A Hard Lesson to Learn
Here’s the lesson to be learned by this disaster: in 2016, federal government officials were recorded saying they encountered “unanticipated complexity” in rolling out the new payroll system.
That is an incredibly stupid statement. It implies that the decision-makers involved believed that they could anticipate all the complexity. That statement implies that in some alternate reality, if only they had conducted more analysis, if only they had produced a better plan, if only the project managers could see deeper into the unknown unknowns of complexity, just maybe they’d have devised a plan of such perfection that millions of lines of code, at the flick of a single switch, would instantaneously and perfectly execute for all eternity.
But that’s not reality.
Anyone who has ever worked on a multi-million-dollar software product knows that analysis leads only to assumptions, and assumptions are risky. If we’re smart, we do it differently:
- We plan for frequent delivery of small-batch, high-quality, well-tested code;
- We avoid long-term plans based on conjecture;
- We do not segregate the learning of requirements from implementation of those requirements;
- We do not segregate the implementation of those requirements from testing those requirements.
And, mind you, this is a story of just ONE failed project. One of hundreds of projects in Canada. Of thousands worldwide by governments and enterprises every year.
Why Am I Angry?
I am angry because we know how to prevent these disasters!
The results of Scrum are known (to some). By studying the results of tens-of-thousands of projects worldwide each year, research from Standish Group, Forrester, Gartner, KPMG, VersionOne, Scrum.org, Agile Alliance, Project Management Institute, Forbes, Harvard Business Review, NASA, IEEE, (basically everyone!!) it is well-known that Iterative & Incremental Development methods (such as Scrum) are more effective, less risky, and produce better outcomes than sequential/waterfall approaches. Yet, Canada's treasury board still awards contracts based on fixed-scope, fixed-timeline budgets. The fiscal habits and stage-gating of government projects is 100% to blame for these failures.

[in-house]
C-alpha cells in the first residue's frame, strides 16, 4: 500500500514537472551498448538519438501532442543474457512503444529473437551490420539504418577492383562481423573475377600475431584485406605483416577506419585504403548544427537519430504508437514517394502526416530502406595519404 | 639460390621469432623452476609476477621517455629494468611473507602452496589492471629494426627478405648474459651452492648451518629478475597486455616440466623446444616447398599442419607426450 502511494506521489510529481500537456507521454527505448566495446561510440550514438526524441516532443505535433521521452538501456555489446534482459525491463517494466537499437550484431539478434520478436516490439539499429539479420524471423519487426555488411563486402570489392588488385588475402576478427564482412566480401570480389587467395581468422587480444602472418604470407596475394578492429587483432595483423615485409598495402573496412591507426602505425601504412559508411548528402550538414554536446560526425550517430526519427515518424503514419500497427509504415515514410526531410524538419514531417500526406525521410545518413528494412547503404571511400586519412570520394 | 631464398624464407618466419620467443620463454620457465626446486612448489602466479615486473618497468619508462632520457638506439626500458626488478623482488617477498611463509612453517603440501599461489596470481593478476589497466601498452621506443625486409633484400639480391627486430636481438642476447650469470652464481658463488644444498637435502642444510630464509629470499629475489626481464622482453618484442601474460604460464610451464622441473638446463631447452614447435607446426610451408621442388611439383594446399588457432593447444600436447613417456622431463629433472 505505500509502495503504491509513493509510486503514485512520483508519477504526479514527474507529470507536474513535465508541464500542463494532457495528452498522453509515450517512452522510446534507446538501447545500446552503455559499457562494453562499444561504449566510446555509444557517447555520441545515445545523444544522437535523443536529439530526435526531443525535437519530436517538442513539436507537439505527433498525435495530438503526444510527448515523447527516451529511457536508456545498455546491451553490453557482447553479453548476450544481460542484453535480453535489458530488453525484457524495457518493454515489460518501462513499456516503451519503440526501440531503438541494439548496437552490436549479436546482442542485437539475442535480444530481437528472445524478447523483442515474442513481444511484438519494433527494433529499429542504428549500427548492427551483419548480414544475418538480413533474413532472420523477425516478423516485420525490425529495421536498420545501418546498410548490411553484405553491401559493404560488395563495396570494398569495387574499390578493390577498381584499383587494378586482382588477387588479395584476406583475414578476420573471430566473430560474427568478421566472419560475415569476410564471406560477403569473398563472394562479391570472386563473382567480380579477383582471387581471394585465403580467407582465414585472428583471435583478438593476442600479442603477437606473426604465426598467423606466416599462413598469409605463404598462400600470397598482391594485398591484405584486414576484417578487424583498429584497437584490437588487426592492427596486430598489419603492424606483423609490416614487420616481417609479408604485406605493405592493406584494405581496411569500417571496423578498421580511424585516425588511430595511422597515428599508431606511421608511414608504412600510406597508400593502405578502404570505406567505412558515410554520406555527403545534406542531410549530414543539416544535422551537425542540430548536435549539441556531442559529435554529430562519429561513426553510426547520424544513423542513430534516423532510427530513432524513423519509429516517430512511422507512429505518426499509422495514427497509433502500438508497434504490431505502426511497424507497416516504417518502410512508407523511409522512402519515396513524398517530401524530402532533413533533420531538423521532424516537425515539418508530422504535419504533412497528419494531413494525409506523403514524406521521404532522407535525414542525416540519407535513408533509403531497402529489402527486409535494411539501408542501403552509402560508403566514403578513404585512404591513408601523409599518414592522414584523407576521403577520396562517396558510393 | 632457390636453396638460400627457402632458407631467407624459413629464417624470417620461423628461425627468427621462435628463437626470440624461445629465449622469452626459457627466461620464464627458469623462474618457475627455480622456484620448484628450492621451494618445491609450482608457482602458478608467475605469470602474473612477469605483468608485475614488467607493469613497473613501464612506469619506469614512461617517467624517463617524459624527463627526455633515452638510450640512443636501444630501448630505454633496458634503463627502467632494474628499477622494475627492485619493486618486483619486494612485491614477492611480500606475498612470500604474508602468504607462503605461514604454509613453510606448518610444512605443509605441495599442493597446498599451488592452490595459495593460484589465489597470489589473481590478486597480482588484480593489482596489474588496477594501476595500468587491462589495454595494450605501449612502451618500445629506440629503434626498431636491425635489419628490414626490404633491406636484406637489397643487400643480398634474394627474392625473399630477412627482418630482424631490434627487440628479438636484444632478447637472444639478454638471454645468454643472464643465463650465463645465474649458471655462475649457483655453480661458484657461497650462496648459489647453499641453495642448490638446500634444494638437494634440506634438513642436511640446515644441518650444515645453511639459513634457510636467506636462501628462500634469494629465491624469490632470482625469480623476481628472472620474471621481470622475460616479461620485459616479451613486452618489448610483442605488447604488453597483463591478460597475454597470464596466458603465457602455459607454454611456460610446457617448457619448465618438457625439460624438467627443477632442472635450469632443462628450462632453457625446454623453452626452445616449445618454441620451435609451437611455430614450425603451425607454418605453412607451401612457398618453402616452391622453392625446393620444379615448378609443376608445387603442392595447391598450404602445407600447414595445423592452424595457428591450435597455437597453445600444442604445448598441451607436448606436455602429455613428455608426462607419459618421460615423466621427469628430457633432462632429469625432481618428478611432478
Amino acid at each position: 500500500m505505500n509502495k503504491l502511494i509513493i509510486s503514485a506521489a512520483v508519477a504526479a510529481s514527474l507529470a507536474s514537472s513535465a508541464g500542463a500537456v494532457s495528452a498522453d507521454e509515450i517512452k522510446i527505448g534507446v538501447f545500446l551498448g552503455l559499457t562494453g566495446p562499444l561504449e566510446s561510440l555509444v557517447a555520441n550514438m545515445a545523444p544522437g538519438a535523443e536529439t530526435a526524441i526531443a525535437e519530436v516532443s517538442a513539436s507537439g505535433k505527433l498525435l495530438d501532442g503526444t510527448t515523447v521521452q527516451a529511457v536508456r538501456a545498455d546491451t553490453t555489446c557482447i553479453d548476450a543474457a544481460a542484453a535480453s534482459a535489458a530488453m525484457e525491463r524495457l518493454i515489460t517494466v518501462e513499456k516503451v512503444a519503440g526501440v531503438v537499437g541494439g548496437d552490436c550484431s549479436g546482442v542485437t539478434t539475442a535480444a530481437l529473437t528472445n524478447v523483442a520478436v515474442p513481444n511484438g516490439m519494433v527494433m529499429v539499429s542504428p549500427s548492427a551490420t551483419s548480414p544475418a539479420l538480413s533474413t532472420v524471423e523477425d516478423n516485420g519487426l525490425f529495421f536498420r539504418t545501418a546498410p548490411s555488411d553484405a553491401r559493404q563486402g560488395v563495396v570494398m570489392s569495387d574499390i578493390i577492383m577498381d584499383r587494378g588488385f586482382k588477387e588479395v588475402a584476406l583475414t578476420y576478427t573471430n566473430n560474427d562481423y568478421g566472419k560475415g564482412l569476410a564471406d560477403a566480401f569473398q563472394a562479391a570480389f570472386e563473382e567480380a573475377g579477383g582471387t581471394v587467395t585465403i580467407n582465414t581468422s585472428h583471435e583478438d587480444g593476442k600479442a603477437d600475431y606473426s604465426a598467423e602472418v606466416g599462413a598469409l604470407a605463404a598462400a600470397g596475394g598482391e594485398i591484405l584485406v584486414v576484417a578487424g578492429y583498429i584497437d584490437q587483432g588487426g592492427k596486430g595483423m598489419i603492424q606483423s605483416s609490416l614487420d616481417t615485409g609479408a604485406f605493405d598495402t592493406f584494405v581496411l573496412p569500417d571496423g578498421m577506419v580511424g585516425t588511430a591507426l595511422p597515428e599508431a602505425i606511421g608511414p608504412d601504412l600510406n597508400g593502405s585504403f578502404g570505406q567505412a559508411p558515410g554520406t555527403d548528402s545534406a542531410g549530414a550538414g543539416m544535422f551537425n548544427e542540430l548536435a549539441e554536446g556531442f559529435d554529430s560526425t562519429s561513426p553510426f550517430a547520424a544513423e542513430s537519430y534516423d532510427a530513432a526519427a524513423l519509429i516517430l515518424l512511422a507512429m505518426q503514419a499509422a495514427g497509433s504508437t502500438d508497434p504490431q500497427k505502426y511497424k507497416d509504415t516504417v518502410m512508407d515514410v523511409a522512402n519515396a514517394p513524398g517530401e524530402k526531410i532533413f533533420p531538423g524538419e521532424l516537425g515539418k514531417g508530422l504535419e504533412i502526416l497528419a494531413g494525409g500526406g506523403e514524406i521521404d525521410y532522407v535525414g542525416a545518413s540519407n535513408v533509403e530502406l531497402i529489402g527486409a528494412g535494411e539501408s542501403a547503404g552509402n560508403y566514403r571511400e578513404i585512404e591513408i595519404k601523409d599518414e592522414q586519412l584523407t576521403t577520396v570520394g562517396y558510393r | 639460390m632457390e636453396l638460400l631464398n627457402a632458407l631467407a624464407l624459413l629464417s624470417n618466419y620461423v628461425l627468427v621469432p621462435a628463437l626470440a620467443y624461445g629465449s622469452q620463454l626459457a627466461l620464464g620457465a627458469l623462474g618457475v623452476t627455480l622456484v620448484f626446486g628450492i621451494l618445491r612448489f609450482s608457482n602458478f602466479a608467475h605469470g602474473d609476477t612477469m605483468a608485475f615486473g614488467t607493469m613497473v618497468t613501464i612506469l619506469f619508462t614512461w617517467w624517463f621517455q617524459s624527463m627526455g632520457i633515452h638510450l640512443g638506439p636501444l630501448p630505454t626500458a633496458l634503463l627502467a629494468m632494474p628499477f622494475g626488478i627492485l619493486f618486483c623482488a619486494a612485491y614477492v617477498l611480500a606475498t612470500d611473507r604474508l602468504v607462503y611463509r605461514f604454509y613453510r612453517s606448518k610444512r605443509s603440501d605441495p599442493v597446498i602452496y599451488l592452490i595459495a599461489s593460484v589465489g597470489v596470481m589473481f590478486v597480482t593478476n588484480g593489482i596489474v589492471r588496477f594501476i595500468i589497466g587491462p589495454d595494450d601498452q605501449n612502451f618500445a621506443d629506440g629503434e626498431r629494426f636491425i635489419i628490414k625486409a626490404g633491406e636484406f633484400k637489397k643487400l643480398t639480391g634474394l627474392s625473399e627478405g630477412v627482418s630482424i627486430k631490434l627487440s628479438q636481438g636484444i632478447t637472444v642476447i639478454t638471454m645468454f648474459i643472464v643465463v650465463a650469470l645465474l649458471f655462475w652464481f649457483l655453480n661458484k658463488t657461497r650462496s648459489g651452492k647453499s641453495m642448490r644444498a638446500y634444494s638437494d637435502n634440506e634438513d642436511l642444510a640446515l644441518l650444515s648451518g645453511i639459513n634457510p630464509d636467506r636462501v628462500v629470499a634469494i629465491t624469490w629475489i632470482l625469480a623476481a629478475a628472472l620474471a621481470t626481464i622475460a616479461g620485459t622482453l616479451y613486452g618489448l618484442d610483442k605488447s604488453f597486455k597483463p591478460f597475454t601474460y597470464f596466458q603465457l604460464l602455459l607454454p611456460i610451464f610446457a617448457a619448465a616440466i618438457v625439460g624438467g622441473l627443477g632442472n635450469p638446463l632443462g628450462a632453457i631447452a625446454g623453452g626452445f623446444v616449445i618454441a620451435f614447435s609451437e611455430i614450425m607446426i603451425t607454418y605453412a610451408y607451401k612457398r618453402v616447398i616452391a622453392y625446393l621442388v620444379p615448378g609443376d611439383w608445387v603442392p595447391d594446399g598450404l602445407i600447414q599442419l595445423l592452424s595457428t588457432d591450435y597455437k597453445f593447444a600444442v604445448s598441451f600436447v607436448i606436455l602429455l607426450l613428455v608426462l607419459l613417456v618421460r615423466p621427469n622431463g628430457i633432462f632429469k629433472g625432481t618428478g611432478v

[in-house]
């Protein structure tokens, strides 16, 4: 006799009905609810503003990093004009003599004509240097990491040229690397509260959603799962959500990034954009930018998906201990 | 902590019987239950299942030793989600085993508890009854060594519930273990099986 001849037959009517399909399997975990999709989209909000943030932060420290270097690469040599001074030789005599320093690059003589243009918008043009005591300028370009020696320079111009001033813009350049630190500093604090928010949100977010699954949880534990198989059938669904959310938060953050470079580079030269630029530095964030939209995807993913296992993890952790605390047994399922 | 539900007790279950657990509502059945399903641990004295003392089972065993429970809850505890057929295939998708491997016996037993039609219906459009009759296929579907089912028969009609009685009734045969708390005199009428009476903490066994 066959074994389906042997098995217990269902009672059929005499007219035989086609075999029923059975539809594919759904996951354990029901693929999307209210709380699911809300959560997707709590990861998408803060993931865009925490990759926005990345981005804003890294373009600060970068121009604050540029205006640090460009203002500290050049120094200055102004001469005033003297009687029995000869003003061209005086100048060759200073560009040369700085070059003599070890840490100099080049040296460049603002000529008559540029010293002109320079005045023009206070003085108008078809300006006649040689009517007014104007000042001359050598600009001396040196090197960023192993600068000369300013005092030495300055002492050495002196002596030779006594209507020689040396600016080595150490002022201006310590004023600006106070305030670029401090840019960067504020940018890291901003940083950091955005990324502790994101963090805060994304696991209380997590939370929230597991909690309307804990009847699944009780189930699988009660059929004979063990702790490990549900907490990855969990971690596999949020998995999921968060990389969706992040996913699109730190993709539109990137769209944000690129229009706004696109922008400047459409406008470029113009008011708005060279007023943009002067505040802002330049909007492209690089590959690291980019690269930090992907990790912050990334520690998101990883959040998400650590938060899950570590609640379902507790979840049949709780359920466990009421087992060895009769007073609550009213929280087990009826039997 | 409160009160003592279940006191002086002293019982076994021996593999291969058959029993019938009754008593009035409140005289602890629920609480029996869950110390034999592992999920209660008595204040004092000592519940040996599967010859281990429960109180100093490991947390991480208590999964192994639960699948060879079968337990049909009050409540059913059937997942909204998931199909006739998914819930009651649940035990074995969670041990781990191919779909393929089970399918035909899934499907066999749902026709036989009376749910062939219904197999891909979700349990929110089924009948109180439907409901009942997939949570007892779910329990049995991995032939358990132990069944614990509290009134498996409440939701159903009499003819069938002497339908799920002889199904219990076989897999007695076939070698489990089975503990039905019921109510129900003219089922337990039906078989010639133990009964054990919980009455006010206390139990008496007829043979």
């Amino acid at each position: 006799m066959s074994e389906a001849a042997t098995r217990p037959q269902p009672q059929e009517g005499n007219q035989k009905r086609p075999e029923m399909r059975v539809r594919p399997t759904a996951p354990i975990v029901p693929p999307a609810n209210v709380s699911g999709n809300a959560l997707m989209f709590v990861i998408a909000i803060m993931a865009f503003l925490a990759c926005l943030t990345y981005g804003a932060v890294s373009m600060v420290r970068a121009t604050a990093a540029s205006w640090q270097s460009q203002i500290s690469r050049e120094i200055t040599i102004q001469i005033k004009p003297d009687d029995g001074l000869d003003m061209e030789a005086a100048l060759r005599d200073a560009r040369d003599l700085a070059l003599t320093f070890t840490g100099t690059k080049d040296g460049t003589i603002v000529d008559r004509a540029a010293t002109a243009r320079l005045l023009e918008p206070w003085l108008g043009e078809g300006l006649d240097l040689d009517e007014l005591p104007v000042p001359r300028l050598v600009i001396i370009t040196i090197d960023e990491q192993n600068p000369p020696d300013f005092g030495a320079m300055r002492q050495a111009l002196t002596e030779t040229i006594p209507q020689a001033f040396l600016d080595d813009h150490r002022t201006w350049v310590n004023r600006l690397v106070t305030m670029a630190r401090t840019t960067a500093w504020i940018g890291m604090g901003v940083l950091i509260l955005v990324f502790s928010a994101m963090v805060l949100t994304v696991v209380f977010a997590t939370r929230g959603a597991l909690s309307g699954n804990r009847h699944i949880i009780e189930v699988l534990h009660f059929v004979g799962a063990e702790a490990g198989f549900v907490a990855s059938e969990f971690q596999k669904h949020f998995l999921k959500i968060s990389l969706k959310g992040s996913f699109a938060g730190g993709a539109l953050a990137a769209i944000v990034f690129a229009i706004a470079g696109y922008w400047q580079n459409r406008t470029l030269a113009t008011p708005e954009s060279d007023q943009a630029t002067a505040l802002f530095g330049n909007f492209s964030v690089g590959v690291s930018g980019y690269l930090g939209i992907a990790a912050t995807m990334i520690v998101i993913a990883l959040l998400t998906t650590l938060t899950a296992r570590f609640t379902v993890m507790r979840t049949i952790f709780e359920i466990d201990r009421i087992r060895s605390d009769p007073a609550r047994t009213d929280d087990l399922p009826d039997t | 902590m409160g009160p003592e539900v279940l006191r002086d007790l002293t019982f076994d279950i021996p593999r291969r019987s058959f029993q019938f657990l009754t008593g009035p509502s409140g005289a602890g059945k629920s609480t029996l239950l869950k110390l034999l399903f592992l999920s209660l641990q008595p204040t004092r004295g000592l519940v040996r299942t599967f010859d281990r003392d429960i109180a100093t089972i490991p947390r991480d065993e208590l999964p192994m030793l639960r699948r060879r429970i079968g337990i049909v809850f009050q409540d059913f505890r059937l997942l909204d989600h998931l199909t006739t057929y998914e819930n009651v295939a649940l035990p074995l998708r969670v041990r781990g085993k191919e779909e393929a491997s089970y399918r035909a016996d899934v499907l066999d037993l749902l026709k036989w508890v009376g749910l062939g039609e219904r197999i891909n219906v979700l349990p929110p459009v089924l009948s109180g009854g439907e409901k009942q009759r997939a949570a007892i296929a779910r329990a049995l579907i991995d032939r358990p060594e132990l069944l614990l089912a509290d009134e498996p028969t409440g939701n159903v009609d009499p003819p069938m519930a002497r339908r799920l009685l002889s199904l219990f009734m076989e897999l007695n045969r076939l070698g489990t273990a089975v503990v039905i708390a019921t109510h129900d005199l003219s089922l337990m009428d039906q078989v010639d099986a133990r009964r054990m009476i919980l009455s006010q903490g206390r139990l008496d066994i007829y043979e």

The Chaos Report by Standish Group is an oft-cited survey of +10k projects worldwide which compares success rates of Agile versus Waterfall methods. Had anyone in the Canadian Federal Government cared to look, they’d know that the best way to mitigate risk in such a complex environment is to employ Scrum.
Scrum is important to the world because it describes a way of working which helps organizations/teams to drastically reduce risk and successfully deliver complex projects and products. Consider the trillions spent annually to resuscitate failed projects; consider all the ways those funds could be used in the world.
If only the money wasn’t continuously drained into a Waterfall.